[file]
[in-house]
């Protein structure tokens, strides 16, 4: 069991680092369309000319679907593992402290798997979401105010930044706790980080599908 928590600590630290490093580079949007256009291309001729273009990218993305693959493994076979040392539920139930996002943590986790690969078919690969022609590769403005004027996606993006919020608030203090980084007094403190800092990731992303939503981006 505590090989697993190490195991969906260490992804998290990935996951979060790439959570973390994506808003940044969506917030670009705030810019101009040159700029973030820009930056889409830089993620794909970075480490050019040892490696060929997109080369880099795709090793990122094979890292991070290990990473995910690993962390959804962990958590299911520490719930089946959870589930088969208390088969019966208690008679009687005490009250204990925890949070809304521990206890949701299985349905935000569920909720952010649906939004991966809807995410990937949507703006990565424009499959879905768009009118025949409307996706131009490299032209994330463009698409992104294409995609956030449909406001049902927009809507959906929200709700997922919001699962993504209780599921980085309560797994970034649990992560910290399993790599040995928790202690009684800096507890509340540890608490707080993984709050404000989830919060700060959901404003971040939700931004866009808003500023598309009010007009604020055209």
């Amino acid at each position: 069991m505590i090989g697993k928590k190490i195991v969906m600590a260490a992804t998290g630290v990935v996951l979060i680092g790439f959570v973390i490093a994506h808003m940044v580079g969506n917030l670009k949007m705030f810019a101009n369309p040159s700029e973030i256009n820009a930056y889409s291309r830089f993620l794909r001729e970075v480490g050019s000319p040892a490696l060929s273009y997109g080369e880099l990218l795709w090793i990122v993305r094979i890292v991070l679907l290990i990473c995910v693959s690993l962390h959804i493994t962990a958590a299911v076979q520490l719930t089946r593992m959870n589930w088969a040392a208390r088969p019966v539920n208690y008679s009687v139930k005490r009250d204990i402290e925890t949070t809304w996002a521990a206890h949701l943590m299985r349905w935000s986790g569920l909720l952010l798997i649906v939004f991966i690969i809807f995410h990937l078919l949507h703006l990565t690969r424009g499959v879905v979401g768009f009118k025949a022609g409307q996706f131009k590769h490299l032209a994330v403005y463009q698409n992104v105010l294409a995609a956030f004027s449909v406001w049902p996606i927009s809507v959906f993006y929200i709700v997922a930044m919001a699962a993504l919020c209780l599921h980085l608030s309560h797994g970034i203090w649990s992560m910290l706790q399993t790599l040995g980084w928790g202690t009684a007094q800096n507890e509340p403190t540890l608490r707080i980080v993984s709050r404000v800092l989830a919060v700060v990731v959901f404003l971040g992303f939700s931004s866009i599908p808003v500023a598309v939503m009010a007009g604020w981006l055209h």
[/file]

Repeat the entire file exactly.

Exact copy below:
[in-house]
């Protein structure tokens, strides 16, 4: 069991680092369309000319679907593992402290798997979401105010930044706790980080599908 928590600590630290490093580079949007256009291309001729273009990218993305693959493994076979040392539920139930996002943590986790690969078919690969022609590769403005004027996606993006919020608030203090980084007094403190800092990731992303939503981006 505590090989697993190490195991969906260490992804998290990935996951979060790439959570973390994506808003940044969506917030670009705030810019101009040159700029973030820009930056889409830089993620794909970075480490050019040892490696060929997109080369880099795709090793990122094979890292991070290990990473995910690993962390959804962990958590299911520490719930089946959870589930088969208390088969019966208690008679009687005490009250204990925890949070809304521990206890949701299985349905935000569920909720952010649906939004991966809807995410990937949507703006990565424009499959879905768009009118025949409307996706131009490299032209994330463009698409992104294409995609956030449909406001049902927009809507959906929200709700997922919001699962993504209780599921980085309560797994970034649990992560910290399993790599040995928790202690009684800096507890509340540890608490707080993984709050404000989830919060700060959901404003971040939700931004866009808003500023598309009010007009604020055209």
């Amino acid at each position: 069991m505590i090989g697993k928590k190490i195991v969906m600590a260490a992804t998290g630290v990935v996951l979060i680092g790439f959570v973390i490093a994506h808003m940044v580079g969506n917030l670009k949007m705030f810019a101009n369309p040159s700029e973030i256009n820009a930056y889409s291309r830089f993620l794909r001729e970075v480490g050019s000319p040892a490696l060929s273009y997109g080369e880099l990218l795709w090793i990122v993305r094979i890292v991070l679907l290990i990473c995910v693959s690993l962390h959804i493994t962990a958590a299911v076979q520490l719930t089946r593992m959870n589930w088969a040392a208390r088969p019966v539920n208690y008679s009687v139930k005490r009250d204990i402290e925890t949070t809304w996002a521990a206890h949701l943590m299985r349905w935000s986790g569920l909720l952010l798997i649906v939004f991966i690969i809807f995410h990937l078919l949507h703006l990565t690969r424009g499959v879905v979401g768009f009118k025949a022609g409307q996706f131009k590769h490299l032209a994330v403005y463009q698409n992104v105010l294409a995609a956030f004027s449909v406001w049902p996606i927009s809507v959906f993006y929200i709700v997922a930044m919001a699962a993504l919020c209780l599921h980085l608030s309560h797994g970034i203090w649990s992560m910290l706790q399993t790599l040995g980084w928790g202690t009684a007094q800096n507890e509340p403190t540890l608490r707080i980080v993984s709050r404000v800092l989830a919060v700060v990731v959901f404003l971040g992303f939700s931004s866009i599908p808003v500023a598309v939503m009010a007009g604020w981006l055209h």